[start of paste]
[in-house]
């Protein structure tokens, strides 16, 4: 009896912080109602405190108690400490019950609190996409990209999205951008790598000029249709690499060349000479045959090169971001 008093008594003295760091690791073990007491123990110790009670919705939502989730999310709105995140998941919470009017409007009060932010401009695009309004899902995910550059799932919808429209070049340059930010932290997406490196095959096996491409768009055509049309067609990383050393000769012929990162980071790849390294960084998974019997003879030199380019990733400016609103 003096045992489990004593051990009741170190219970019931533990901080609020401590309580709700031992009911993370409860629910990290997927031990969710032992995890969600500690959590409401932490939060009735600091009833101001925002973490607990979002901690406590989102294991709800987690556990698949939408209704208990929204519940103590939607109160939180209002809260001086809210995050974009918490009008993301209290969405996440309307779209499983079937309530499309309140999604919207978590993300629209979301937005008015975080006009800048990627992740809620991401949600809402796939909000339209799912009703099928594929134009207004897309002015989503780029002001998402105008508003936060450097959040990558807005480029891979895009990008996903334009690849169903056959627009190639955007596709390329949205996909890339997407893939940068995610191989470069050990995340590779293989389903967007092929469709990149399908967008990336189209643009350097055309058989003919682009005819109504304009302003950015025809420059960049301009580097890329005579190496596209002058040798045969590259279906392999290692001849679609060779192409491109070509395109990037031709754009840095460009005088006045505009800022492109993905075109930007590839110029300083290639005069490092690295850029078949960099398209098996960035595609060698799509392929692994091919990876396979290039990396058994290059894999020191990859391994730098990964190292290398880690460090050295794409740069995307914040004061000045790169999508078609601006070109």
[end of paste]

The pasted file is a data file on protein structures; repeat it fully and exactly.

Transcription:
[in-house]
């Protein structure tokens, strides 16, 4: 009896912080109602405190108690400490019950609190996409990209999205951008790598000029249709690499060349000479045959090169971001 008093008594003295760091690791073990007491123990110790009670919705939502989730999310709105995140998941919470009017409007009060932010401009695009309004899902995910550059799932919808429209070049340059930010932290997406490196095959096996491409768009055509049309067609990383050393000769012929990162980071790849390294960084998974019997003879030199380019990733400016609103 003096045992489990004593051990009741170190219970019931533990901080609020401590309580709700031992009911993370409860629910990290997927031990969710032992995890969600500690959590409401932490939060009735600091009833101001925002973490607990979002901690406590989102294991709800987690556990698949939408209704208990929204519940103590939607109160939180209002809260001086809210995050974009918490009008993301209290969405996440309307779209499983079937309530499309309140999604919207978590993300629209979301937005008015975080006009800048990627992740809620991401949600809402796939909000339209799912009703099928594929134009207004897309002015989503780029002001998402105008508003936060450097959040990558807005480029891979895009990008996903334009690849169903056959627009190639955007596709390329949205996909890339997407893939940068995610191989470069050990995340590779293989389903967007092929469709990149399908967008990336189209643009350097055309058989003919682009005819109504304009302003950015025809420059960049301009580097890329005579190496596209002058040798045969590259279906392999290692001849679609060779192409491109070509395109990037031709754009840095460009005088006045505009800022492109993905075109930007590839110029300083290639005069490092690295850029078949960099398209098996960035595609060698799509392929692994091919990876396979290039990396058994290059894999020191990859391994730098990964190292290398880690460090050295794409740069995307914040004061000045790169999508078609601006070109």